Citizens are so excited about the prospect of a new Millville playground that they protested even the thought that town council might delay discussion of the project by two weeks.
But the Millville Town Council was pleased with the park concepts discussed on Oct. 11, voting unanimously to approve the layout, general concept and the purchase of about $115,000 in playground equipment (which includes a $103,000 grant the Town will receive from the manufacturer).
“We’re starting with a blank slate. It’s a piece of grass on Dukes Road,” said GameTime representative Brian Lewis.
Big plans and millions of dollars could go into those 4.9 acres.
The current concept is a nautical-themed playground. That includes two large structures, for older and younger children (costing $115,000); more children’s climbing structures; a swing set; a large field that leads to a pavilion stage; a walking path with exercise stations; pickleball courts; picnic tables; and more.
A new attraction will be the challenge course, which Lewis compared to the obstacle course on the “American Ninja Warrior” television show. People can do the obstacle course, with built-in timers. By downloading a mobile phone application, they can even upload their best times onto a worldwide server. The same goes for a 50-yard dash course nearby.
For safety, surveillance cameras would likely be installed, and the parking lot would be visible from the playground. The clamshell-surface parking lot would have about 48 parking spaces, as well as bus pull-offs.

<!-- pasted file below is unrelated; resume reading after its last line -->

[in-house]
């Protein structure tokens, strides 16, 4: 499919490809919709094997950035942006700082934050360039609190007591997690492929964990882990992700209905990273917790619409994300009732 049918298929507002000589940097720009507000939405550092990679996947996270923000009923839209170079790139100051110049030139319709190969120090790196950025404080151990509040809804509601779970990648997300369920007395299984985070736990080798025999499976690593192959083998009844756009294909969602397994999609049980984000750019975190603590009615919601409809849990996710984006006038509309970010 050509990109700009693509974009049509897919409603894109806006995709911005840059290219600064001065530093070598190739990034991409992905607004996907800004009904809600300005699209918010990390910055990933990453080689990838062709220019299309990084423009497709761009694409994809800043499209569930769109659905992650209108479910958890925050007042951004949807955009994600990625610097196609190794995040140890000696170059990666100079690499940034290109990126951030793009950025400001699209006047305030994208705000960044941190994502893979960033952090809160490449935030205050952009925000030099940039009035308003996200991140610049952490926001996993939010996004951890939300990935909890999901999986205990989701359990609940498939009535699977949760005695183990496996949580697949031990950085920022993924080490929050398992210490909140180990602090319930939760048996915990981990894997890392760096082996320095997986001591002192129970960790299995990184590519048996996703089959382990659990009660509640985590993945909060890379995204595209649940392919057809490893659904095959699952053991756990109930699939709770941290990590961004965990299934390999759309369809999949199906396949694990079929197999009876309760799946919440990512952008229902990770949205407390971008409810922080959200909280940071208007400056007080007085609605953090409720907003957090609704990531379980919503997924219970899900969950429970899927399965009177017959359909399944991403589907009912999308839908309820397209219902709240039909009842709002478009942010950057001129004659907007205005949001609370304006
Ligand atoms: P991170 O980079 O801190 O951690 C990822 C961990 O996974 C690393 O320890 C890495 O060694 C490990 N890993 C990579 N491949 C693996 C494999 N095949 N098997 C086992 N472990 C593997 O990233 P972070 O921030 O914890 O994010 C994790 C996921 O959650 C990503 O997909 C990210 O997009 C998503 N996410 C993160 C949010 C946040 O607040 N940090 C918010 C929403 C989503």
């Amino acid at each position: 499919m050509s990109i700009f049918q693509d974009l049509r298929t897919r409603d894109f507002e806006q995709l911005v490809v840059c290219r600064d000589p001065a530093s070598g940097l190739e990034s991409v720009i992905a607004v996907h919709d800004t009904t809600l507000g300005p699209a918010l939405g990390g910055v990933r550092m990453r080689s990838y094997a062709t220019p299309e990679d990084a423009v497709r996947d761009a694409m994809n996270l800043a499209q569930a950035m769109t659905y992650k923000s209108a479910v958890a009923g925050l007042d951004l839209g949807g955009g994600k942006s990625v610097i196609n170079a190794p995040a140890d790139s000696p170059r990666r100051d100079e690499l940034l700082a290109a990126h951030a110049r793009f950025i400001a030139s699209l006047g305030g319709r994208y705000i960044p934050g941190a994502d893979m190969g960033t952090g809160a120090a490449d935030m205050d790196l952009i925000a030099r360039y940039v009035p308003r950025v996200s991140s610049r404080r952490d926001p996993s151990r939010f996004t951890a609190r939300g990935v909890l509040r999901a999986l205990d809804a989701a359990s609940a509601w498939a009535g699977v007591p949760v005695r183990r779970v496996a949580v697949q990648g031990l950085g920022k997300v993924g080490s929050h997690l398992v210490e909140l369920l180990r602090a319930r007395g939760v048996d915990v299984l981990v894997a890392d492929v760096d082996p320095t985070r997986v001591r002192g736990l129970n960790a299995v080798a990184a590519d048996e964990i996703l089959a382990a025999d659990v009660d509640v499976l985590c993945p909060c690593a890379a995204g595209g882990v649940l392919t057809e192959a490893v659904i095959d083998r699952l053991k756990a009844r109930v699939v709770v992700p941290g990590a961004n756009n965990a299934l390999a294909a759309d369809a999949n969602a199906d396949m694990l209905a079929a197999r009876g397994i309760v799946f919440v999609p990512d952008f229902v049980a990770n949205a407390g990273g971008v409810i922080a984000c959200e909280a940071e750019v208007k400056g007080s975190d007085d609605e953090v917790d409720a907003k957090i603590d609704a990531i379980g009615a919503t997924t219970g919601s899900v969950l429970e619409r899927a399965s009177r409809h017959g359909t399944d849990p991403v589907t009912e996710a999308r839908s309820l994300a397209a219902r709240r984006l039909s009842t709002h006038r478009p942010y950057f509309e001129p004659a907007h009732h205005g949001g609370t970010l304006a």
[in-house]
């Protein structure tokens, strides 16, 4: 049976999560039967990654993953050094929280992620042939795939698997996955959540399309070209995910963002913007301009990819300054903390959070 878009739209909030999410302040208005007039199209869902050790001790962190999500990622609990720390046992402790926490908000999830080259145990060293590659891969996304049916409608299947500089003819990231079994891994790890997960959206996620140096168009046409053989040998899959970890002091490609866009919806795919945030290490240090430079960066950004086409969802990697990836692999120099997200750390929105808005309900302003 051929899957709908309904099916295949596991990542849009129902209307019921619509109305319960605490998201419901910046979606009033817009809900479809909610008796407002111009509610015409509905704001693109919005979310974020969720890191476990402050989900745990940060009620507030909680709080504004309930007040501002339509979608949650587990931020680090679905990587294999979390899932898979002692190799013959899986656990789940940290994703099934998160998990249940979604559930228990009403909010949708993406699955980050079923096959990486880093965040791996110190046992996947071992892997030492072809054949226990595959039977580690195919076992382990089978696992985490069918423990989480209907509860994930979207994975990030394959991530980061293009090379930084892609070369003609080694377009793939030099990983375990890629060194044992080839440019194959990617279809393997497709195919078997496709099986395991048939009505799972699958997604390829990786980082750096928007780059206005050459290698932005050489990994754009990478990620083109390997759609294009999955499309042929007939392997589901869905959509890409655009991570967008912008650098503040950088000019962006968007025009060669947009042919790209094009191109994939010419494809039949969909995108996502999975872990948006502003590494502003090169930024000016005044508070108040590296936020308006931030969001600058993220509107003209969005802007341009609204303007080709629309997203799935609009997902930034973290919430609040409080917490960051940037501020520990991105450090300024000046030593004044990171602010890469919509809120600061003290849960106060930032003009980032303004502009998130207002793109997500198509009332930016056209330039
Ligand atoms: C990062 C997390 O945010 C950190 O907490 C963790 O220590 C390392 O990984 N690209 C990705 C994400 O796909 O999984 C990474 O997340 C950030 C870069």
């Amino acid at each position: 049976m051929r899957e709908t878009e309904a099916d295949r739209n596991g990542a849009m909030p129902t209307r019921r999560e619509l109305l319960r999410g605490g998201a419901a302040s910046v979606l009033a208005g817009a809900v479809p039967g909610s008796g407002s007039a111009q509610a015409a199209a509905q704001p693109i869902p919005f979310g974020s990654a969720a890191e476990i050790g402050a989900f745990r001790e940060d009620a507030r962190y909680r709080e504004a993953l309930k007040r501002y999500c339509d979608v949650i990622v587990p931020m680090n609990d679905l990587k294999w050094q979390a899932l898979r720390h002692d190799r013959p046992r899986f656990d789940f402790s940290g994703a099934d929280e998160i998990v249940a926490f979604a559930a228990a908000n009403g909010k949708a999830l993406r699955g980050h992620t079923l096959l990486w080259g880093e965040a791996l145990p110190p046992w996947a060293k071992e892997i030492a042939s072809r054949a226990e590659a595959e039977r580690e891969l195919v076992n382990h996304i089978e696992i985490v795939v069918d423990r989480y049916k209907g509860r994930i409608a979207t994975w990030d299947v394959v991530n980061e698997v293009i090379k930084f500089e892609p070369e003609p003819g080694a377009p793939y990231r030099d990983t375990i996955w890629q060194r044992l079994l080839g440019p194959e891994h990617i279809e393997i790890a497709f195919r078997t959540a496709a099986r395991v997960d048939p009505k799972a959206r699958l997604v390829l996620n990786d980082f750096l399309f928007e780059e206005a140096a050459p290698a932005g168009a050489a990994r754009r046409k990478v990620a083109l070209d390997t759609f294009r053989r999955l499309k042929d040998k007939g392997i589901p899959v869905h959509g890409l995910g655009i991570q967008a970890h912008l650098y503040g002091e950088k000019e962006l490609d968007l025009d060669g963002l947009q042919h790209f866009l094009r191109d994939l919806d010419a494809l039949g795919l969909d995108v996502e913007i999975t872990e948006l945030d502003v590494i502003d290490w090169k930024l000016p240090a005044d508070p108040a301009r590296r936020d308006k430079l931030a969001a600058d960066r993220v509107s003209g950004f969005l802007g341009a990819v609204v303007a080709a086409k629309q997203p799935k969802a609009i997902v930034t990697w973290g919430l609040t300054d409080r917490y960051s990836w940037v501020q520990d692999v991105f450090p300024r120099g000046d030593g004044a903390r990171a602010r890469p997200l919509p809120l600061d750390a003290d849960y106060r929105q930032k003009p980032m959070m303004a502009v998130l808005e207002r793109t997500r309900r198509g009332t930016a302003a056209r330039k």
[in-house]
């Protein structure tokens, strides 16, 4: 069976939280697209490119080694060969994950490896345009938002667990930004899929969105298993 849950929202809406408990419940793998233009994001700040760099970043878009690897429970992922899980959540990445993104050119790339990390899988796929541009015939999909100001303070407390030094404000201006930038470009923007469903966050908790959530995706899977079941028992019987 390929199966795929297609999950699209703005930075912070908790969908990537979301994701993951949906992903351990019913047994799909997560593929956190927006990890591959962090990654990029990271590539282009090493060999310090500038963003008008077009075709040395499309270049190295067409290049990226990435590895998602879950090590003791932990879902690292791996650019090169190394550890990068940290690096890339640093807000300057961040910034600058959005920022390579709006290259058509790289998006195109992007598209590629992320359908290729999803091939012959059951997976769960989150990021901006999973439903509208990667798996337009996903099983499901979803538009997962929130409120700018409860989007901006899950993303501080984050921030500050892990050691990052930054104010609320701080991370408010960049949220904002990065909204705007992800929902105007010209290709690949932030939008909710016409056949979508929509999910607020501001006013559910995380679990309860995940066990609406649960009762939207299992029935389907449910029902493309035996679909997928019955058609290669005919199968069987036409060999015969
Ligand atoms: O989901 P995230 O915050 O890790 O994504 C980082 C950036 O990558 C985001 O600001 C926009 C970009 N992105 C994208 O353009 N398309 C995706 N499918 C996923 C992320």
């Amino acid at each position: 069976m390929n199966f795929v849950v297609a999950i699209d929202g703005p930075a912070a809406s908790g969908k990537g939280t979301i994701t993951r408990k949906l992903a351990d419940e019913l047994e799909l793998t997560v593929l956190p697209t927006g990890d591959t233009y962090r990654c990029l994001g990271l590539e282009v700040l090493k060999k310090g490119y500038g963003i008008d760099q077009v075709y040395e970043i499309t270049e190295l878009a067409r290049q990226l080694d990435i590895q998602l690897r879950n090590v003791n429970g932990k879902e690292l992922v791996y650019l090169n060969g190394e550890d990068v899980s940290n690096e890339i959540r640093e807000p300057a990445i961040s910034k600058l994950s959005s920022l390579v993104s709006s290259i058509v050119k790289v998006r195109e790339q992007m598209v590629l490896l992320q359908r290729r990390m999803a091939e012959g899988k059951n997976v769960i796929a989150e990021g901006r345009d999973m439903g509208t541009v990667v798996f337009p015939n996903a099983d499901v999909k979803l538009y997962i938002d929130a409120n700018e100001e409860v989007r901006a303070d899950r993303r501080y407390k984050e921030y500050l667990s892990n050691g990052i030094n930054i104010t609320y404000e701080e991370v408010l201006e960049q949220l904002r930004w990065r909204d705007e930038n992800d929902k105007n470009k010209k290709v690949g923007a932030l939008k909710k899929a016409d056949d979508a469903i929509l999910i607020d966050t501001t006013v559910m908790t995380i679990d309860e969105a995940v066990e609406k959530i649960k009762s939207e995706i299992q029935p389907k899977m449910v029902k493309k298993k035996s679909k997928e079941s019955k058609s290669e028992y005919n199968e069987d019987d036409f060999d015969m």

The playground and walking path are designed to be ADA-friendly. Lewis suggested the equipment is long-lasting and requires less maintenance than some other options.
“I think this is something that will be fantastic for the town,” he said.
Phase I of the project would be completed in summer of 2017. Phase I includes play equipment, site preparation, a parking lot, utility preparation, the challenge course and 50-yard dash, for $1.49 million. Phase II includes a maintenance building, 4,000-square-foot community building with kitchen and restrooms, part of the trail, another parking lot and utility connections, for $670,000. Phase III includes the loop trail, fitness stations, pickleball courts and rear pavilion, for $251,000.
That’s an estimated total of $2.32 million, and the work will be put to bid. Liability insurance costs won’t be available until the final cost is determined, said Town Manager Debbie Botchie.
“It sounds like a lot of money, but it’s literally 5 acres that are being developed into a commercial playground facility,” Lewis said. “I think, with the proper maintenance, we will get a great investment on the money.”
He cited the benefits of health and recreation, as well as funds coming into the area from people willing to travel to the unique playground.
Residents chimed in with suggestions for more shaded areas, pathway maintenance and ground material under the swings.
In other Millville news:
• The town council opted for a conservative investment plan, as they unanimously approved investment of $1million of town funds in four certificates-of-deposit (CDs).
They chose three standard, shorter-term CDs in separate banks, with a fourth market-linked CD. Each will hold the maximum FDIC-insured investment of $250,000, and interest will be sent to a separate account. They chose Allied Bank, MB Financial Bank and Bank of New England.
Interest rates could go down soon, but they’re expected to go back up later, said Steven Z. Dunn, MBA, of WSFS Wealth Investments. In a town with much development, but few major expenses, the large investment is only a portion of the unrestricted reserve fund. The Town also has other CDs coming due in 2017.
• At Bishop’s Landing, Insight Homes will now be building 16 of the single-family homes (plus one model), instead of Beazer. The town council voted 4-0-1 (with Councilman Steve Small, who resides in the neighborhood, abstaining) to approve an amended record plat for Phase 4B that essentially shifted the lot lines by 1 or 2 feet, to accommodate the new Insight designs. There is no change in density, and home sizes will be roughly the same, said Steve Marsh, engineer with George, Miles & Buhr.
The next meeting will be the town council workshop on Tuesday, Oct. 25, at 7 p.m.